LEXINGTON, Ky. (LEX 18) — In two days, Peggy Roark will attend a small funeral for her daughter, Whitney Gardner. Roark knows many more would like to come.
"She was loved by so many people and if we didn't have the virus, I guarantee I'd probably have 500 people at this funeral." Roark said.
Her nightmare began a week ago Monday March 23. Roark says Whitney, a contracted temporary worker for Labor Works, was on the job with a Lexington sanitation worker picking up trash on a city garbage truck when she somehow fell and hit her head. Gardner, the mother of a two-year-old daughter, died four days later.
"I had to make the hardest decision that a parent could ever make, to pull the plug." Roark said.
The Fayette County Coroner says Whitney Gardner died from blunt force trauma to her head. He calls it a work accident and has asked OSHA (Occupational Safety and Health Administration) to investigate. Aside from not knowing specifically how Whitney died, Roark has more questions. She says no one at Labor Works contacted her about the incident. Instead, she learned about her daughter hours later after repeatedly calling Whitney's phone.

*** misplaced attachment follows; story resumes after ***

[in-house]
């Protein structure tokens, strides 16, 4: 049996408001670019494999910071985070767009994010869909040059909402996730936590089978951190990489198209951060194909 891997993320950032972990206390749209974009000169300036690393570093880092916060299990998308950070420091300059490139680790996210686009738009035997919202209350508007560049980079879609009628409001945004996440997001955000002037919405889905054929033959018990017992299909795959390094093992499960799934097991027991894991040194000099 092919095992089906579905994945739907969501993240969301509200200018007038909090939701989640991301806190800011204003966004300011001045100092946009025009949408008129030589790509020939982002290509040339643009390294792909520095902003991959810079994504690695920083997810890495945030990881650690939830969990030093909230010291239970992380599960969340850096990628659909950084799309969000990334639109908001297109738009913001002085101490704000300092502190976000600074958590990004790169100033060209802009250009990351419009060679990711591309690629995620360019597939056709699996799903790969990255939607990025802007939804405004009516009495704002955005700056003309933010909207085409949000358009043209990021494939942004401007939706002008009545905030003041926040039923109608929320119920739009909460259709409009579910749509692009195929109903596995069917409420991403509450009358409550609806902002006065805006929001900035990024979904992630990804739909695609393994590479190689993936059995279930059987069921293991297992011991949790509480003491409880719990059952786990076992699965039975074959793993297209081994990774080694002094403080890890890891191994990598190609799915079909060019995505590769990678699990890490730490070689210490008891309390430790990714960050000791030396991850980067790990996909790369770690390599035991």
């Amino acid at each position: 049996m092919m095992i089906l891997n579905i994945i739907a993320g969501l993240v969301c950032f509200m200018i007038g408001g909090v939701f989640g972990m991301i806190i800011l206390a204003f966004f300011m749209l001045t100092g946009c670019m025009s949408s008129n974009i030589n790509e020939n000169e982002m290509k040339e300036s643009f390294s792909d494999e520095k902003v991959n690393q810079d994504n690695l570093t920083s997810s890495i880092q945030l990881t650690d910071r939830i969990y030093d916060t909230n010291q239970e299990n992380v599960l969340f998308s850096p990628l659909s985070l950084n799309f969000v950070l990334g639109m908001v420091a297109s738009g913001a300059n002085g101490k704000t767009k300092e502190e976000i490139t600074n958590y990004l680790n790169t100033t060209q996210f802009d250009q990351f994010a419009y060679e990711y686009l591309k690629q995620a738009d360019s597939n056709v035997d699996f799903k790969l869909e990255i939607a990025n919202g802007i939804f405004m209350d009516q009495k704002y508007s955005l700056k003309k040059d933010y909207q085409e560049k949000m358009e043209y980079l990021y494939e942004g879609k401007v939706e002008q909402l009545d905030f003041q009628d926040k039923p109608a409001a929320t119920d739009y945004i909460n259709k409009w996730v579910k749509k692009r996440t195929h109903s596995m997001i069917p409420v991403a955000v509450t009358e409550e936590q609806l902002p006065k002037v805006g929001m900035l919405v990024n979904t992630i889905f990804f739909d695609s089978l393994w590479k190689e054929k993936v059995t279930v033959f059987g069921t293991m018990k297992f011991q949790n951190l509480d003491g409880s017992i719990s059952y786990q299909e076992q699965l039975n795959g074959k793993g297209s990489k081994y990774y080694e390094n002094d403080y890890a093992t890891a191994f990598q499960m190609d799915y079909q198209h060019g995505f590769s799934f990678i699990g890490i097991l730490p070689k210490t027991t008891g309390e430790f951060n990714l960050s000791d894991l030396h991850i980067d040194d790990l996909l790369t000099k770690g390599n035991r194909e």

"Her boyfriend said she never came home, so me and him together kept calling, texting. Finally a nurse at UK answered her personal cell phone and says she's in ICU, you need to get down here, she's in critical condition," Roark reflected.
LEX 18 reached out to a spokeswoman for the city who referred all questions to Labor Works. The company provides temporary staffing to the Lexington Division of Waste Management. The general manager of Labor Works says the company is looking into the tragic death and will make changes. Derek Gabriel spoke to LEX 18 by phone on Tuesday. Gabriel offered his condolences to Whitney's family and said he has been 'sick over the whole thing.'
Gabriel said his manager did not know the extent of Whitney's injuries and also didn't know what hospital she went to.
"We had no information to give the mother, other than hey, she got hurt," Gabriel said.
Gabriel says in the future, his managers will keep better track of employees. For now, Peggy Roark is preparing to say a final goodbye to her daughter.
"She was smart, artistic and always laughing," Roark said. "It's a living nightmare, the worst thing a mother can ever go through, especially since she just turned 30 and had so much to live for."